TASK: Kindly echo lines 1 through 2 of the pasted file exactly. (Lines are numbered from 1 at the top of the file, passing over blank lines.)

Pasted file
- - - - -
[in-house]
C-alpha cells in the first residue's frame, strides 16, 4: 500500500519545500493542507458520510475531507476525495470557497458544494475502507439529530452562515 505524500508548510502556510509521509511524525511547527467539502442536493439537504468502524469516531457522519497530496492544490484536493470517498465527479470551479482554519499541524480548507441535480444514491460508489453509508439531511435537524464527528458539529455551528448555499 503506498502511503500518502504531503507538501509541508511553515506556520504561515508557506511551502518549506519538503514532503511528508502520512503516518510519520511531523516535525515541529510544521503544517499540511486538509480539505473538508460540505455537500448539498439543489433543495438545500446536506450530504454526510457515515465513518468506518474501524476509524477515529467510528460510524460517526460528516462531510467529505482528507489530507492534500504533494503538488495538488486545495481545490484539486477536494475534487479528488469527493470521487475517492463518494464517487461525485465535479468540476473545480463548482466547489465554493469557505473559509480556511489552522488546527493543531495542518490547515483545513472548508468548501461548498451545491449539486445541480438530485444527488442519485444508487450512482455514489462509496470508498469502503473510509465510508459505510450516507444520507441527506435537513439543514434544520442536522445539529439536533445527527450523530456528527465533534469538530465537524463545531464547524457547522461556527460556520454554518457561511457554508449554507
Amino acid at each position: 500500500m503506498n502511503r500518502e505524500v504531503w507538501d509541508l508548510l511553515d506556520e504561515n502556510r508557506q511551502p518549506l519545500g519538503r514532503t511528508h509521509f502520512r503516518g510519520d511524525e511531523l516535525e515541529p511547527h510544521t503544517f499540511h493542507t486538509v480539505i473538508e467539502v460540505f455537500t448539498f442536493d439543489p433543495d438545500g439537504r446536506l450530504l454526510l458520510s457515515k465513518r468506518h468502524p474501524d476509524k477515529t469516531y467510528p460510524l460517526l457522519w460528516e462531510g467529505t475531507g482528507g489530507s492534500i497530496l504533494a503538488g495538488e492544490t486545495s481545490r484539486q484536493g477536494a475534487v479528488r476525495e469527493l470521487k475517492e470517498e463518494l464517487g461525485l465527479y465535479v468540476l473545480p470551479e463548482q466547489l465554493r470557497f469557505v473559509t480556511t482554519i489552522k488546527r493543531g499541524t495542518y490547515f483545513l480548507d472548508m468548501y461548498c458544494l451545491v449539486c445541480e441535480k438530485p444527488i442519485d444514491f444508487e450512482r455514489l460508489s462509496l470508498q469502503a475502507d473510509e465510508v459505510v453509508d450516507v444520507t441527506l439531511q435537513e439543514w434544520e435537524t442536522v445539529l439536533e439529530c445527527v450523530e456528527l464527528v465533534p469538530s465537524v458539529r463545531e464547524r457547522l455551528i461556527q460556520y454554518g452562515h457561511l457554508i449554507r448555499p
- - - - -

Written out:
[in-house]
C-alpha cells in the first residue's frame, strides 16, 4: 500500500519545500493542507458520510475531507476525495470557497458544494475502507439529530452562515 505524500508548510502556510509521509511524525511547527467539502442536493439537504468502524469516531457522519497530496492544490484536493470517498465527479470551479482554519499541524480548507441535480444514491460508489453509508439531511435537524464527528458539529455551528448555499 503506498502511503500518502504531503507538501509541508511553515506556520504561515508557506511551502518549506519538503514532503511528508502520512503516518510519520511531523516535525515541529510544521503544517499540511486538509480539505473538508460540505455537500448539498439543489433543495438545500446536506450530504454526510457515515465513518468506518474501524476509524477515529467510528460510524460517526460528516462531510467529505482528507489530507492534500504533494503538488495538488486545495481545490484539486477536494475534487479528488469527493470521487475517492463518494464517487461525485465535479468540476473545480463548482466547489465554493469557505473559509480556511489552522488546527493543531495542518490547515483545513472548508468548501461548498451545491449539486445541480438530485444527488442519485444508487450512482455514489462509496470508498469502503473510509465510508459505510450516507444520507441527506435537513439543514434544520442536522445539529439536533445527527450523530456528527465533534469538530465537524463545531464547524457547522461556527460556520454554518457561511457554508449554507